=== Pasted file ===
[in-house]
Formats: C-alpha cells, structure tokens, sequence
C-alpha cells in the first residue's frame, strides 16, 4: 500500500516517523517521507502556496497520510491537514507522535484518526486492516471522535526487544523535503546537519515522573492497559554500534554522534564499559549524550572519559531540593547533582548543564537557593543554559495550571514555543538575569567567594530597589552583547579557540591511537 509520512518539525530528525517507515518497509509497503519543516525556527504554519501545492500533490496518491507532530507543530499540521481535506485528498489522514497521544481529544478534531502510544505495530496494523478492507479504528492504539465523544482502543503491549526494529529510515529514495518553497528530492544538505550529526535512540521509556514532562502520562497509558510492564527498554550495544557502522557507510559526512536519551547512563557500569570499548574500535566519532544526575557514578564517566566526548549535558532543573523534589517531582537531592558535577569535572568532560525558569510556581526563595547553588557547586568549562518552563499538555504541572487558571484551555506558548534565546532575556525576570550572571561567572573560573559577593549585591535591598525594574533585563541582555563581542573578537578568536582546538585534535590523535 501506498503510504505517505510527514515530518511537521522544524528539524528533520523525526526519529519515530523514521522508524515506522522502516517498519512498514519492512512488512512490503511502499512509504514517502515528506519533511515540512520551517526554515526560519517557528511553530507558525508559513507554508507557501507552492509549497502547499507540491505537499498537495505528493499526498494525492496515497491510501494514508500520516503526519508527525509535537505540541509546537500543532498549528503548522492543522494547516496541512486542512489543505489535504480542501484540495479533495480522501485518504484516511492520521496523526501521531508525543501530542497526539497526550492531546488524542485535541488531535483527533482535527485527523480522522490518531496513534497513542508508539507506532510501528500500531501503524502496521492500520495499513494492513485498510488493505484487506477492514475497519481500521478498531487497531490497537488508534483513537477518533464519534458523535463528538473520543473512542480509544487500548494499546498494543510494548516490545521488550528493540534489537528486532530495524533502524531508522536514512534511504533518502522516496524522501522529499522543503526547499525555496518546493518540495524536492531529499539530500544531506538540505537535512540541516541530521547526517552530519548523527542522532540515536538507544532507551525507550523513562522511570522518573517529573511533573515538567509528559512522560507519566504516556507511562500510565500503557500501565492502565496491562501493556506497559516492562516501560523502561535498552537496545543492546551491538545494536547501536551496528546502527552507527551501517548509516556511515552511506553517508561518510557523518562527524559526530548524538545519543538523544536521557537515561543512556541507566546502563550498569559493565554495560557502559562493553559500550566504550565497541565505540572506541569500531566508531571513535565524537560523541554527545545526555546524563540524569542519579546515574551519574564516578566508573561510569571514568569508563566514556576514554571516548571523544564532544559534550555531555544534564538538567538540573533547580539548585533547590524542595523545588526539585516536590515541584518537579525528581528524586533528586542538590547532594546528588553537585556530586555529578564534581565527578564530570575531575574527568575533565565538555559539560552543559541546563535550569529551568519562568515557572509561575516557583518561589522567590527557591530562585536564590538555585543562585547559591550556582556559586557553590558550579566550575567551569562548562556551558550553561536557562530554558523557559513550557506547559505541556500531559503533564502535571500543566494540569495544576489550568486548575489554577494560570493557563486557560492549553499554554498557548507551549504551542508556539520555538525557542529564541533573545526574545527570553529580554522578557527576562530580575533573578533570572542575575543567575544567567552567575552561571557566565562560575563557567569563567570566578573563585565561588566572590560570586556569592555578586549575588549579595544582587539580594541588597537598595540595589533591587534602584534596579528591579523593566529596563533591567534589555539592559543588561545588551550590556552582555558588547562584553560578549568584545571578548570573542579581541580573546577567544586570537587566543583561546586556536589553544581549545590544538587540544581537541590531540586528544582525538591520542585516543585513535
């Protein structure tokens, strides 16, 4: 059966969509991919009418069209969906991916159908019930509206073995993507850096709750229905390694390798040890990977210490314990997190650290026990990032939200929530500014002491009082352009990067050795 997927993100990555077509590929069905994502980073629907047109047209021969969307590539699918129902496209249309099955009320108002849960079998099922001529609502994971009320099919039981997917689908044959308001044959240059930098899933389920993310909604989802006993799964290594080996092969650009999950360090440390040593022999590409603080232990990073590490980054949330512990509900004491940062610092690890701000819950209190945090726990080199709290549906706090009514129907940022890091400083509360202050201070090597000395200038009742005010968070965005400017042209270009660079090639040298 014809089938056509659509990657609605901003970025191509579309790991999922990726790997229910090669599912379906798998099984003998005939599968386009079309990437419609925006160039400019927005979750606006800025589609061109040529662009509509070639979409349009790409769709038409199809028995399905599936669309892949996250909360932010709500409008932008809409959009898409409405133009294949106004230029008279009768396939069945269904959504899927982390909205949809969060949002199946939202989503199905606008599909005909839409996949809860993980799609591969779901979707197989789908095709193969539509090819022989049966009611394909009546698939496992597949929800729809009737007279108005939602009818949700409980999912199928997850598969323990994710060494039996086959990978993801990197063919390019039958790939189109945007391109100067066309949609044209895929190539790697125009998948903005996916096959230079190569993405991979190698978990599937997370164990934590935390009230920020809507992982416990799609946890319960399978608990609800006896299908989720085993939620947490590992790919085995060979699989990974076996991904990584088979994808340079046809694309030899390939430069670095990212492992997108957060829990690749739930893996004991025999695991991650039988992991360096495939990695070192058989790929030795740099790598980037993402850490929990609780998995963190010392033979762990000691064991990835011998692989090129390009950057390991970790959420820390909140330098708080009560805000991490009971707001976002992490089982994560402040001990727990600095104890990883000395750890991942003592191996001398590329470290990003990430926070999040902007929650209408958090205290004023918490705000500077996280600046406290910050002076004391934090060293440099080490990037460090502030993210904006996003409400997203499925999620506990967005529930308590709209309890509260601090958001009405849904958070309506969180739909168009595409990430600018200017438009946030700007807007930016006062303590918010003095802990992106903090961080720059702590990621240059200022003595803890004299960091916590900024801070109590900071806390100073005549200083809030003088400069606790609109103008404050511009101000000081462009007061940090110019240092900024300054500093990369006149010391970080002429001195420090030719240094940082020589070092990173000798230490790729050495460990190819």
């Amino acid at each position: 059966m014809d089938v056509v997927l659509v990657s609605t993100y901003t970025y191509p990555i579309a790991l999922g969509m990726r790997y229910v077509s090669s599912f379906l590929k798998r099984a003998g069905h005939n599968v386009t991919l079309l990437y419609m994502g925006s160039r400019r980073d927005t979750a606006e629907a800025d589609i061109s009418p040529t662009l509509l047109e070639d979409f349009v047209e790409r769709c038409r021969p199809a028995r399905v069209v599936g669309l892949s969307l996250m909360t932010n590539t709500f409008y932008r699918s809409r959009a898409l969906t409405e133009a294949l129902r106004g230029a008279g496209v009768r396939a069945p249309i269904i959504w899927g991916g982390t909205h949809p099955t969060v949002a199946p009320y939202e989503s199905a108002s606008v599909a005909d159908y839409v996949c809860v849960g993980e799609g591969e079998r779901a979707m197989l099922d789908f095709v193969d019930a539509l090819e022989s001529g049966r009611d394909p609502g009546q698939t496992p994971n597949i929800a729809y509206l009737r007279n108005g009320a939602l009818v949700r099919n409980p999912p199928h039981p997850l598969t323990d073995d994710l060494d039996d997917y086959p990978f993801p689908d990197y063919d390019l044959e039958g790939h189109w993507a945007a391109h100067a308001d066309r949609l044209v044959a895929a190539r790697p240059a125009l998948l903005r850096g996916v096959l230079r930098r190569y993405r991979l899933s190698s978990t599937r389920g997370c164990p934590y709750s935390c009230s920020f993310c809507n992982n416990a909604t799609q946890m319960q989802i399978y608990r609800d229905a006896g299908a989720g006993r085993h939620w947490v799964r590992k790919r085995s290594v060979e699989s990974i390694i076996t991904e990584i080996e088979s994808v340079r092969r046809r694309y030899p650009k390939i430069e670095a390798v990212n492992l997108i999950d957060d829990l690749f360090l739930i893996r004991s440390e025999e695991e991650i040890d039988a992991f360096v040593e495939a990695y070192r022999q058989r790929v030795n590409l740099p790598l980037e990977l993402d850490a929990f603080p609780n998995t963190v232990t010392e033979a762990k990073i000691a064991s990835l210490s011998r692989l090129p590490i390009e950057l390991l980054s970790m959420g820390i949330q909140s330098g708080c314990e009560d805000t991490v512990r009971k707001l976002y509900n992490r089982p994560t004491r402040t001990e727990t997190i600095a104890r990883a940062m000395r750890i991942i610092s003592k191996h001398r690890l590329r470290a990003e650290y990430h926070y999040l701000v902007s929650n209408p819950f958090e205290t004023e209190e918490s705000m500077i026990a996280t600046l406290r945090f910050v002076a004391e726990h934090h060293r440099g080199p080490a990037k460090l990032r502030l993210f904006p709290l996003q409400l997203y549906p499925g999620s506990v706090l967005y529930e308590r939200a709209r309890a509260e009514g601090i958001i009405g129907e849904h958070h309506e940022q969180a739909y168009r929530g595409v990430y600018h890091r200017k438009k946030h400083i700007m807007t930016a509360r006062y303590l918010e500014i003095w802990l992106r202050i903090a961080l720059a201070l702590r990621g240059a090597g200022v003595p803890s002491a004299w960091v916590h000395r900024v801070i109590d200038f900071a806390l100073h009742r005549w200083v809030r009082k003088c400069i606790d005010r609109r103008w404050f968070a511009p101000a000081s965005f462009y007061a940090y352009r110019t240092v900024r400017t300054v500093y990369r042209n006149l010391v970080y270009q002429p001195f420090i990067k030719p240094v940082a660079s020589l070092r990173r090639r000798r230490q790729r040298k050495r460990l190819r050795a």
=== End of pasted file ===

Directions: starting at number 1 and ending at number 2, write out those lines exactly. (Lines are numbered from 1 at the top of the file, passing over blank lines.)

[in-house]
Formats: C-alpha cells, structure tokens, sequence